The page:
If you've used Skype or another video or voice-chatting program over your computer, this is the method you're familiar with. There are a couple of free options for video and voice chatting available, including Skype, GChat, and iChat. These programs require no equipment beyond your computer, maybe a webcam, and a fast enough internet connection. The downside of computer-to-computer VoIP is that you can generally only call for free from one computer to another and the recipient must already be at the computer and signed in to receive your call. Unless you purchase a headset or dedicated microphone, sound quality can be shaky and echoey. If you wish to call regular landline phones with a computer-based VoIP system, you generally must pay an additional fee, often by the minute.
Computer-to-computer VoIP will not replace a traditional telephone service very well unless you can spend all your time at the computer and logged in, but it can be a good choice for staying in touch inexpensively with a friend or family member who is overseas or across the country, provided you can schedule your call time in advance.
If you have any other questions about VoIP equipment, check out our VoIP section here.
Several large companies have rolled out cloud storage products recently: Amazon Cloud Drive, Google Apps for Business (of which cloud storage is only a part), Windows Live SkyDrive, and Apple iCloud, which isn't available until fall. On NextAdvisor, we review online backup services, some of which can also be classified as cloud storage. Let's use SugarSync, the most cloud-like of the online backup services we review, as an example. What's the difference? Which is best? Let's find out.
Starting Monthly Price
- Amazon: Free with account
- Google: $5
- Windows: Free with account
- Apple: Free with iOS on iPad, iPhone, or iPod Touch
- SugarSync: $4.99
GB of Storage Included
- Amazon: 5GB
- Google: 1GB
- Windows: 25GB, individual files limited to 100MB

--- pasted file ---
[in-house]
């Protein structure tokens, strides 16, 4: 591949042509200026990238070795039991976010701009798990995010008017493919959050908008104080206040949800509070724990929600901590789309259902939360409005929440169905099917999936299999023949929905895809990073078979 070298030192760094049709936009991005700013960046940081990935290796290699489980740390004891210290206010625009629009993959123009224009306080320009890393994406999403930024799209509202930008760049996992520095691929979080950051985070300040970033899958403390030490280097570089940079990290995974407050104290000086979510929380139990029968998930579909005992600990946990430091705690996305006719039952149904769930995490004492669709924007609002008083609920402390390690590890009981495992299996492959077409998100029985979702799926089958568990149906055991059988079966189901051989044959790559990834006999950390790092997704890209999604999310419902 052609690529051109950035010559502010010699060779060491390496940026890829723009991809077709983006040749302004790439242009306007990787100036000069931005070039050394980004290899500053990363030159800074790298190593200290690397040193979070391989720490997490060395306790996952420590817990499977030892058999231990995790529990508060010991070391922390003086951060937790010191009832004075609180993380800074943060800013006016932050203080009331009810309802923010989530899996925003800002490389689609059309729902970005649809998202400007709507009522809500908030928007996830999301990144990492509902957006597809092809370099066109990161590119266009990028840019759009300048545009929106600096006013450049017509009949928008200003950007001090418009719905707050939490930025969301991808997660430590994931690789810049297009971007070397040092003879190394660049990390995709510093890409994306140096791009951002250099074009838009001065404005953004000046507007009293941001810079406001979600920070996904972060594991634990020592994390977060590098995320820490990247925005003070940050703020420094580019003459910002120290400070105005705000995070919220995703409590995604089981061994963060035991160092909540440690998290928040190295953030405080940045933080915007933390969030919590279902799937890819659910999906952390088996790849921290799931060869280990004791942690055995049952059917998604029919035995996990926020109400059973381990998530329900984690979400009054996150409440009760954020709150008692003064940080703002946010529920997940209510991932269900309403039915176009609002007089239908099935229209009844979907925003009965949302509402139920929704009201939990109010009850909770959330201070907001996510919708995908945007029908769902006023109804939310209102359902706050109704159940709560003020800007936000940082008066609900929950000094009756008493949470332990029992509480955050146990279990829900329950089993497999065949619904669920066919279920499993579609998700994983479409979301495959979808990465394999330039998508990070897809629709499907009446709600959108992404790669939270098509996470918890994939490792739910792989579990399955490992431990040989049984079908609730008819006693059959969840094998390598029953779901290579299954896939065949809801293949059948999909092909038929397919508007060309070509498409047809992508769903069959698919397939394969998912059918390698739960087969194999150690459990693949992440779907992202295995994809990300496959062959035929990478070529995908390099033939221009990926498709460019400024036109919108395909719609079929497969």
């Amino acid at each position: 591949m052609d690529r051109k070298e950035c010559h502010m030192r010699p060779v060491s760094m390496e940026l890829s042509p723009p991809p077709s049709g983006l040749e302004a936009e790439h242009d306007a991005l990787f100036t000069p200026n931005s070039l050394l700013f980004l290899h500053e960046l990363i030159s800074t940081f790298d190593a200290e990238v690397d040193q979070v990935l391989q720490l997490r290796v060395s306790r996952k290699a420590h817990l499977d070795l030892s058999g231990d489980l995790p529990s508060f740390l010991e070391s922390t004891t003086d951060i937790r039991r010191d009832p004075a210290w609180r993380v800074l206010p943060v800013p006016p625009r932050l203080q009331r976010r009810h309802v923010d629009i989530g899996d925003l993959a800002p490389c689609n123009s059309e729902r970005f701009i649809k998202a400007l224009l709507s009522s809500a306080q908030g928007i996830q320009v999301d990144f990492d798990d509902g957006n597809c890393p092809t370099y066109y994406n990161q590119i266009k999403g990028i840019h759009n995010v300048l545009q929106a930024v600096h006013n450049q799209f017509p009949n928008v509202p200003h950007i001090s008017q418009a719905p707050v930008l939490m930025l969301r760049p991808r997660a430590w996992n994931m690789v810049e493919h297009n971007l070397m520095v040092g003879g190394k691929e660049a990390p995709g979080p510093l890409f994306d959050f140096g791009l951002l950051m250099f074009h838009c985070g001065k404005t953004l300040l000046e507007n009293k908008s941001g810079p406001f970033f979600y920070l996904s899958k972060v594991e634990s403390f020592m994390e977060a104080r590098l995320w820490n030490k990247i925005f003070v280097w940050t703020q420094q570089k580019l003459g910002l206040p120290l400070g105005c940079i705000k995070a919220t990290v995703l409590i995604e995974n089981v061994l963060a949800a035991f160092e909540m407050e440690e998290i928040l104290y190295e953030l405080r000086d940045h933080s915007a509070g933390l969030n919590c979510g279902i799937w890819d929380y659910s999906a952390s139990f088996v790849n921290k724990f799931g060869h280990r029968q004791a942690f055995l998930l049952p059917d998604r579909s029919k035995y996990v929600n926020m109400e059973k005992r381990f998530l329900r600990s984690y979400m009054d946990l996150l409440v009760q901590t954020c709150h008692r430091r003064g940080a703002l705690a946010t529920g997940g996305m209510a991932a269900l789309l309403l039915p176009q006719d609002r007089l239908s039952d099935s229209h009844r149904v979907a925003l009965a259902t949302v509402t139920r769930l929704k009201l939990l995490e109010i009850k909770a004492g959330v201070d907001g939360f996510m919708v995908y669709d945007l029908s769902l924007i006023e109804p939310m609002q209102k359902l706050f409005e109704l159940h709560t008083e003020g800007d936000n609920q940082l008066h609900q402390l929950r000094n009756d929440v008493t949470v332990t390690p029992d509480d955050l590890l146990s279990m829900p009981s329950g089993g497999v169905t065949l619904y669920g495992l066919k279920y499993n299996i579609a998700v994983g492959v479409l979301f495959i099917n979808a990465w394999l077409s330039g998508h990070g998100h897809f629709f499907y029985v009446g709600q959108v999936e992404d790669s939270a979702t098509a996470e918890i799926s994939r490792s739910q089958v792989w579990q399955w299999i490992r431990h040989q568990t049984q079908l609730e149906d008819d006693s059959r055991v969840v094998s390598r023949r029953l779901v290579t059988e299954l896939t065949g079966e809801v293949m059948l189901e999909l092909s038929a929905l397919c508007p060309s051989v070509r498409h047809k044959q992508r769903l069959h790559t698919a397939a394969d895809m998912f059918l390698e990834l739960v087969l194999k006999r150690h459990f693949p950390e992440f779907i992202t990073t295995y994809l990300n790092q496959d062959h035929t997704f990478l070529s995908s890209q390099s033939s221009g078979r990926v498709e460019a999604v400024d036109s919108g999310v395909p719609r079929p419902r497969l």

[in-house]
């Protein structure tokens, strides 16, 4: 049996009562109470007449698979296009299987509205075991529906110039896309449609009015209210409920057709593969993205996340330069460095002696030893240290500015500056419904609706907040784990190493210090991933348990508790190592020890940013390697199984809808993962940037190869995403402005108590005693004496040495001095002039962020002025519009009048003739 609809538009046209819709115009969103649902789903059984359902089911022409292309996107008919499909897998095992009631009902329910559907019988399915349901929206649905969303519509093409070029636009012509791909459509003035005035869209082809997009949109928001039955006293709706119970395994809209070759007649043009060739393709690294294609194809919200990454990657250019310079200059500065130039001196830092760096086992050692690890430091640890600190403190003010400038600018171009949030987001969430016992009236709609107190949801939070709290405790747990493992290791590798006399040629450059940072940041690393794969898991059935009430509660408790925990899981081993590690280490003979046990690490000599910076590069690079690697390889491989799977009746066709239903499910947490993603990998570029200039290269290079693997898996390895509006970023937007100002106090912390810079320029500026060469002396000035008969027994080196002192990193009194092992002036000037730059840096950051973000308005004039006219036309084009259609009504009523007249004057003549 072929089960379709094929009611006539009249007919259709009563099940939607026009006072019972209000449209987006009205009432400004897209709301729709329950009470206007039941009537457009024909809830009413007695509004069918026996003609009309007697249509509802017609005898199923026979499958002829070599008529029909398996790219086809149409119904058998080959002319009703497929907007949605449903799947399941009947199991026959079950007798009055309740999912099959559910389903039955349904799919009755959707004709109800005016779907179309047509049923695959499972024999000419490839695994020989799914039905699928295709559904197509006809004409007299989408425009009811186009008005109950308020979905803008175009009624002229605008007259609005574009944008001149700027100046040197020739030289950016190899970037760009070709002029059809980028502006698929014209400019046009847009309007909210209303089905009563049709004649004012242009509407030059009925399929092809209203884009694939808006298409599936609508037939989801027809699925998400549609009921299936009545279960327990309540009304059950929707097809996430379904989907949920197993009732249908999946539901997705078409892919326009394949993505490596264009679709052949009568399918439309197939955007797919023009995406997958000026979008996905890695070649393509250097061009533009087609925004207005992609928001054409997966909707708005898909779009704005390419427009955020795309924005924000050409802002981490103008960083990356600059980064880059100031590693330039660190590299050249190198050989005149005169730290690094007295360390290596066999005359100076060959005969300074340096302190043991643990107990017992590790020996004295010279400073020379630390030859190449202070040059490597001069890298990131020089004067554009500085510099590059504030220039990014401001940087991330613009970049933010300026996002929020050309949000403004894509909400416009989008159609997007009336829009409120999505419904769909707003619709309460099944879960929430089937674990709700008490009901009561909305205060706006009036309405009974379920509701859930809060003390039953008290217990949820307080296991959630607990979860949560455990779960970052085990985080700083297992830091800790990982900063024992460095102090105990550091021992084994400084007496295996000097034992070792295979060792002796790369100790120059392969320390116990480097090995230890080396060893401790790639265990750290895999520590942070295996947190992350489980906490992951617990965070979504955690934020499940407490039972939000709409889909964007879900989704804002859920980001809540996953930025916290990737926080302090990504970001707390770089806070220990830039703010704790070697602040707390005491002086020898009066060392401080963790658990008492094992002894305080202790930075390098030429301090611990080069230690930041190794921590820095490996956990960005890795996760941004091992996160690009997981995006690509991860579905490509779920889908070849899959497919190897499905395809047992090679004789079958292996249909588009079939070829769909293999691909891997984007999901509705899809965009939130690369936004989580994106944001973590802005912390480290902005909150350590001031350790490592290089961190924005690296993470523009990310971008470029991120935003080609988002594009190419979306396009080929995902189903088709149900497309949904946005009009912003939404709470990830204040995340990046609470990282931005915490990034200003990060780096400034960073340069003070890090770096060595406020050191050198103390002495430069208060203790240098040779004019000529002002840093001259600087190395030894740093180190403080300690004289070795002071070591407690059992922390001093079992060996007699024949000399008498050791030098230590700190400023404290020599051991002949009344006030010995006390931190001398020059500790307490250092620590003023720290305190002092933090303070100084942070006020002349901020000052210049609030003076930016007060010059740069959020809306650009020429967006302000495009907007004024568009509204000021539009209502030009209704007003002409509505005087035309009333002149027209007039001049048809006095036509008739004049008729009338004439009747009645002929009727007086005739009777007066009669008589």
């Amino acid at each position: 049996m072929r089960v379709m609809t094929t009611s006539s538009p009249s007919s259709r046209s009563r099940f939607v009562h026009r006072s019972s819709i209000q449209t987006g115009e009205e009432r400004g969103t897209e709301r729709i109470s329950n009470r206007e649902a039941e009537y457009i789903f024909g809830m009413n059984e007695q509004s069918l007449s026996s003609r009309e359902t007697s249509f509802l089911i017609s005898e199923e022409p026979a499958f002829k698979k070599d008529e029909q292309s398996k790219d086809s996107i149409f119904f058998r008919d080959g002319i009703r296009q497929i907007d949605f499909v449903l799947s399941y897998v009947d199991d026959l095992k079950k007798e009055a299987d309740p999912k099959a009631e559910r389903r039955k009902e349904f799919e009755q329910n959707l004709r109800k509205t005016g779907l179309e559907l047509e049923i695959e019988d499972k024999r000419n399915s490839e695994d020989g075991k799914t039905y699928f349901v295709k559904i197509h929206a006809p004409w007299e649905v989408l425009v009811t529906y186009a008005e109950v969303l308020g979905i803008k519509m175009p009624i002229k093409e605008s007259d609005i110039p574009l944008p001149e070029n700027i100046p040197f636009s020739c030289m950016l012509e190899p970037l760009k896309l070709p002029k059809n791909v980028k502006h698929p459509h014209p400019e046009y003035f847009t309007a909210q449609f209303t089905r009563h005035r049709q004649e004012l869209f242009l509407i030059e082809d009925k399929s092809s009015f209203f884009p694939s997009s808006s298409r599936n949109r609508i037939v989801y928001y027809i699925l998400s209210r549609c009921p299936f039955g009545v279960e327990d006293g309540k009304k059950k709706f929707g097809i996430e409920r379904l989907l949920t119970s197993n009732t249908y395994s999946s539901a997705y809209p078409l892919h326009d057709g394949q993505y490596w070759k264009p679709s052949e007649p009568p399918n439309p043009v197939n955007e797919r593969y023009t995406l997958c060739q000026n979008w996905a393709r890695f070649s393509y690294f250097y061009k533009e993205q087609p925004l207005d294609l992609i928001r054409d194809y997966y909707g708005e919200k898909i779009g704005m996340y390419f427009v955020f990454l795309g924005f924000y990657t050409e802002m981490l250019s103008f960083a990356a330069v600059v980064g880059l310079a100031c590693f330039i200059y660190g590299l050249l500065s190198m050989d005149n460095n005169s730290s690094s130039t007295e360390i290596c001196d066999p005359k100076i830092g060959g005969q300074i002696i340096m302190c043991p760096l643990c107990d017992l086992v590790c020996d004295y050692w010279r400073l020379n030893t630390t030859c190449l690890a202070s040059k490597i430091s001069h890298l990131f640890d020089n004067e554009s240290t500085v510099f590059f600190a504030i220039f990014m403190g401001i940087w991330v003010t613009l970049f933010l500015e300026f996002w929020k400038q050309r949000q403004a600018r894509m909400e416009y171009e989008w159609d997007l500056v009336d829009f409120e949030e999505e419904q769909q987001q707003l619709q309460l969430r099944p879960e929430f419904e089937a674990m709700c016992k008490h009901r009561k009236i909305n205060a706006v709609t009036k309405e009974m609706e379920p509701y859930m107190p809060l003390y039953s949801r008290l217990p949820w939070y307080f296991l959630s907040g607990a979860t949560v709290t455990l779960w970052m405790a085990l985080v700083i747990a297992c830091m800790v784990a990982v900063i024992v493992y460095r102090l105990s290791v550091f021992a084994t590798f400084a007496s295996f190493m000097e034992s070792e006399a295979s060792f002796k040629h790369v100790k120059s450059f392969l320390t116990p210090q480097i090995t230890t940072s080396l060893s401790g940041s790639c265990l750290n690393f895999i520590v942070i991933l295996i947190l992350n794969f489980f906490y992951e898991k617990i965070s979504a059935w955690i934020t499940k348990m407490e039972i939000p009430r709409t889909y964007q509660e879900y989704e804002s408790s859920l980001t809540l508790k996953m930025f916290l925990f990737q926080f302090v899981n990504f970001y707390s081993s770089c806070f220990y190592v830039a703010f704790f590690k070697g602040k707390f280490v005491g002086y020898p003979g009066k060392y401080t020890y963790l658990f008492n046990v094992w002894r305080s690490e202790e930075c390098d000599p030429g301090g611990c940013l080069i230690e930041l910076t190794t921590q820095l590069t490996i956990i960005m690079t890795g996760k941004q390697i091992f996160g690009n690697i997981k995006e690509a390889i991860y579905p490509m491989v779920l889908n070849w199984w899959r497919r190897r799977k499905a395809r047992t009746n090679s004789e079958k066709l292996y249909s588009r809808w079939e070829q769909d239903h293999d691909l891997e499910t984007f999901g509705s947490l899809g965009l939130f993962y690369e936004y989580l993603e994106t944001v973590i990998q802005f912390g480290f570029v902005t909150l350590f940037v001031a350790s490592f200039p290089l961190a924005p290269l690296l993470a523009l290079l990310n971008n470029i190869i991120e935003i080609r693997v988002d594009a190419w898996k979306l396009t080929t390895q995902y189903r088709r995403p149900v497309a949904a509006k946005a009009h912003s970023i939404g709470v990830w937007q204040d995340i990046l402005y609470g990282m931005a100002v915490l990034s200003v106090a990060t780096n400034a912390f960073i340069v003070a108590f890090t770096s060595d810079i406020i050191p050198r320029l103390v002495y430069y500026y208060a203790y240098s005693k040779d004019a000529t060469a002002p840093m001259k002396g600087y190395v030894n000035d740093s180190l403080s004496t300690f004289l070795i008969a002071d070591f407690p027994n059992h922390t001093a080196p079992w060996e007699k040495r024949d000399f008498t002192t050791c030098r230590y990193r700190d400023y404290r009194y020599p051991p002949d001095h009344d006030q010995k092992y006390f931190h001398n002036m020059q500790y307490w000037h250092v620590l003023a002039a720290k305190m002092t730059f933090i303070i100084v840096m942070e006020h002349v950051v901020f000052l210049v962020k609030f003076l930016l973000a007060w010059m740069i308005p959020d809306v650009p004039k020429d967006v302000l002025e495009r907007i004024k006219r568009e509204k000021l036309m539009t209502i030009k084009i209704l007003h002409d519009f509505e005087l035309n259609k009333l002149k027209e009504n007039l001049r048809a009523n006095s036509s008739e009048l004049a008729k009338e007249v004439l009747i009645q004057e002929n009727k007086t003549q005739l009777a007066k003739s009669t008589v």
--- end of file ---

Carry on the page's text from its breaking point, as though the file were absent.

- Apple: 5GB
- SugarSync: 30GB
- Amazon: SSL encryption; only eight devices allowed to access your music via Cloud Player
- Google: advanced capabilities and expanded limits for other Google products, such as Gmail and Google Calendar; SSL enforcement for secure HTTPS access
- Windows: configured by permissions set by the user; all content is marked as "public" by default
- Apple: might not allow previous data to be uploaded if not purchased with or created using an Apple product; only allows sharing of calendars;
- SugarSync: triple-encrypted; optional passwords for shared storage
- Amazon: Amazon Cloud Player for listening to music files, especially MP3s downloaded from Amazon
- Google: part of Google Apps for Business, so cloud storage limited to Google Docs
- Windows: Word Doc collaboration even if you don't have Microsoft Office; simple sharing to social networks
- Apple: keeps email, contacts, apps, and calendars up-to-date across all your Apple devices; pushes files to all of your Apple devices; no data encryption
- SugarSync: backs up external drives; mobile apps allow you to stream remotely stored music, view documents, and upload photos to SugarSync account
While each cloud storage service has unique features, none of them backs up your computer automatically; you must manually add new files to store in the cloud. This is the main advantage to SugarSync: You can schedule automatic backups of your computer after you tell SugarSync which folders to back up. Windows and Google allow you to work on your documents in the cloud without saving to your computer first, but because you keep your data not only in the cloud but also on your computer when you use online backup, you'll be able to work on it even when you're not connected to the Internet.